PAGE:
• Synovial fluid sent for analysis based on the suspected condition (e.g., septic arthritis, gout)
    • Cell count with differential
    • Gram stain
    • Culture
    • Crystal analysis
    • Additional studies as indicated [1]
  • Fluid sample visually inspected and characteristics noted (e.g., color and clarity) for documentation
  • Procedure documented
  • Pain management provided

Interpretation/findingstoggle arrow icon

Complicationstoggle arrow icon

Arthrocentesis [1]

Intraarticular glucocorticoid injection [1]

We list the most important complications. The selection is not exhaustive.

Referencestoggle arrow icon

  1. Roberts JR. Roberts and Hedges' Clinical Procedures in Emergency Medicine and Acute Care. Elsevier ; 2018
  2. Reichman EF. Reichman's Emergency Medicine Procedures, 3rd Edition. McGraw Hill Professional ; 2018
  3. Chan BY, Crawford AM, Kobes PH, et al. Septic Arthritis: An Evidence-Based Review of Diagnosis and Image-Guided Aspiration. Am Journal Roentgenol. 2020; 215 (3): p.568-581.doi: 10.2214/ajr.20.22773 . | Open in Read by QxMD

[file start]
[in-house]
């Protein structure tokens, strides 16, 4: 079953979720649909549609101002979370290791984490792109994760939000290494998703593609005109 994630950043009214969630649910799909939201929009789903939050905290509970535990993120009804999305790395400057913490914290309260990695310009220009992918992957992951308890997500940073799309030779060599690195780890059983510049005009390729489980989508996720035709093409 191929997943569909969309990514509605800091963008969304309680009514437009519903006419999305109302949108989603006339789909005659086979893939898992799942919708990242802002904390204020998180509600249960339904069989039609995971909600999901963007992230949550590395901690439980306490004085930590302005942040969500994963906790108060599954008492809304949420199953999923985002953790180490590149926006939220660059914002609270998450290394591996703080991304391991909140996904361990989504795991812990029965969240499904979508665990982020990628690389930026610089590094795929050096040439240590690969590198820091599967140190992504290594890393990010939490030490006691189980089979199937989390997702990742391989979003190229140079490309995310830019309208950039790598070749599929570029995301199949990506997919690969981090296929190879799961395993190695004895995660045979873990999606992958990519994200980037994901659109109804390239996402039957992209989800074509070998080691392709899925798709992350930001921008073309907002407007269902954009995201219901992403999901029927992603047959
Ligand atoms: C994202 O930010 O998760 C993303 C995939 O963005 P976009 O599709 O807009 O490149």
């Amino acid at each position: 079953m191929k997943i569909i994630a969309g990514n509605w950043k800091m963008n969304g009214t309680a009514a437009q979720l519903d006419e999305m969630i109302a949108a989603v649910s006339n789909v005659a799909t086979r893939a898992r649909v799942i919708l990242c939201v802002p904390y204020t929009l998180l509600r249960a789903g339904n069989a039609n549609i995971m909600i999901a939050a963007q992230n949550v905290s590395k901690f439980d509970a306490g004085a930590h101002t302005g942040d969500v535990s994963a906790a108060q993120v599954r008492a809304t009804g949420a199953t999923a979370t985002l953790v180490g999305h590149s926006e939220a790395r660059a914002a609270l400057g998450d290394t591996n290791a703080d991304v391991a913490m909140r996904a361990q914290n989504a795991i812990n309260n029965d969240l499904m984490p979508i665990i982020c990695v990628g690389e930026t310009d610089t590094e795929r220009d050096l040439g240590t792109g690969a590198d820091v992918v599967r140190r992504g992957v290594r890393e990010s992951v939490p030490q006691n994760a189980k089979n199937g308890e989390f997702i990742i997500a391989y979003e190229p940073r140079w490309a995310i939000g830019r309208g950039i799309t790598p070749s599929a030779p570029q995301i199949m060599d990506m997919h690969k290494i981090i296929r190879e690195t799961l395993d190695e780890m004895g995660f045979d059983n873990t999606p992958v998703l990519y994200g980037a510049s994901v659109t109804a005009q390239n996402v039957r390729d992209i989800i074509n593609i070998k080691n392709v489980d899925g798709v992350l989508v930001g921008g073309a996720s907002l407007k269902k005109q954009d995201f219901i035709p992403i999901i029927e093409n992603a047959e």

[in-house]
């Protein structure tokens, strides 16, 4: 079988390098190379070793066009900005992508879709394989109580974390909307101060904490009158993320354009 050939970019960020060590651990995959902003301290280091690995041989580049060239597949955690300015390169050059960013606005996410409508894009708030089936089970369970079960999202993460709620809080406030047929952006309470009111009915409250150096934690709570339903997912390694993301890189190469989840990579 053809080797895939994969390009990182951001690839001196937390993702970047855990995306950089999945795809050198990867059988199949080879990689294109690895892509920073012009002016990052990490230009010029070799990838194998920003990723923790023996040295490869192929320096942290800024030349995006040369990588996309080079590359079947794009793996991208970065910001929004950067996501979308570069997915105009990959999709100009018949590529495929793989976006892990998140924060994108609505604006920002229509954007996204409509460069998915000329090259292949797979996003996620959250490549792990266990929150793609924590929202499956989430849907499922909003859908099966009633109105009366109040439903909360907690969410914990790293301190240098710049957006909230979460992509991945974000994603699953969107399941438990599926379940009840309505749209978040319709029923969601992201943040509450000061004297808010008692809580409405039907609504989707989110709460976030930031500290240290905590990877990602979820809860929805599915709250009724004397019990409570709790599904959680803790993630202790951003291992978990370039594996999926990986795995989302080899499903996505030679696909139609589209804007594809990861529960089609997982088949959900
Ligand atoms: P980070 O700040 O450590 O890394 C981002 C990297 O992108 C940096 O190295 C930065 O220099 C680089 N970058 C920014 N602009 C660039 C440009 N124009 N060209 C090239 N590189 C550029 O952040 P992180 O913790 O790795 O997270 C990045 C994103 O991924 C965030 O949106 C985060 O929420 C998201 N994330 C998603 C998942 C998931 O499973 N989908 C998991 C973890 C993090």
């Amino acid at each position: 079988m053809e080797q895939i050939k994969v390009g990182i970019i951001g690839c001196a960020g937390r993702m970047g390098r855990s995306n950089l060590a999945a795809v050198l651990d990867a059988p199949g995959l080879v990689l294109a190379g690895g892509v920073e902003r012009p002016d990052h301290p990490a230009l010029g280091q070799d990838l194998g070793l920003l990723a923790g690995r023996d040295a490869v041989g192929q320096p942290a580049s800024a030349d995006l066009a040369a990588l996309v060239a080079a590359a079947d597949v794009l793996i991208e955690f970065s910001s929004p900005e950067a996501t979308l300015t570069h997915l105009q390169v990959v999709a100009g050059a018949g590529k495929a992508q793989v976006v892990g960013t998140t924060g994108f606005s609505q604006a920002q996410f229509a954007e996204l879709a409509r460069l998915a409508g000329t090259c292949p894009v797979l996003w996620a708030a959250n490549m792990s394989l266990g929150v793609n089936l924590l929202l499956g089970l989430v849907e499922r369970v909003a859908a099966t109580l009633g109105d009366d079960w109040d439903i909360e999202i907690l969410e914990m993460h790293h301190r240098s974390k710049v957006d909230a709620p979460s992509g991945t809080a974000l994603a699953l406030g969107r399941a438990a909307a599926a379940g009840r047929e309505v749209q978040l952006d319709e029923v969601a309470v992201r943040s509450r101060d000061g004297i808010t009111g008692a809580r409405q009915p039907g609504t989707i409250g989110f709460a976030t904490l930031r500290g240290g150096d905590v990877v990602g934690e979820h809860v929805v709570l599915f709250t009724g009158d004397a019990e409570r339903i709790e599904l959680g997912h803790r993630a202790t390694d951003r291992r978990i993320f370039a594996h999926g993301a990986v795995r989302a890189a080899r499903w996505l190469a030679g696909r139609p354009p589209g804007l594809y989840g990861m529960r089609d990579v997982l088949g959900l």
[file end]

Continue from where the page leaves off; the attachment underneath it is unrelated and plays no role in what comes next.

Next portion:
4. Kayentao K, Ongoiba A, Preston AC, et al. Safety and Efficacy of a Monoclonal Antibody against Malaria in Mali. N Engl J Med. 2022; 387 (20): p.1833-1842.doi: 10.1056/nejmoa2206966 . | Open in Read by QxMD
  5. Galloway J, Bukhari M. Practical guide to joint and soft tissue injection techniques. Prescriber. 2006; 17 (20): p.51-56.doi: 10.1002/psb.433 . | Open in Read by QxMD
  6. Ayhan E, Kesmezacar H, Akgun I. Intraarticular injections (corticosteroid, hyaluronic acid, platelet rich plasma) for the knee osteoarthritis. World J Orthop. 2014; 5 (3): p.315-361.doi: 10.5312/wjo.v5.i3.351 . | Open in Read by QxMD
  7. Chisolm‐Straker M, Singer E, Strong D, et al. Validation of a screening tool for labor and sex trafficking among emergency department patients. J Am Coll of Emerg Physicians Open. 2021; 2 (5).doi: 10.1002/emp2.12558 . | Open in Read by QxMD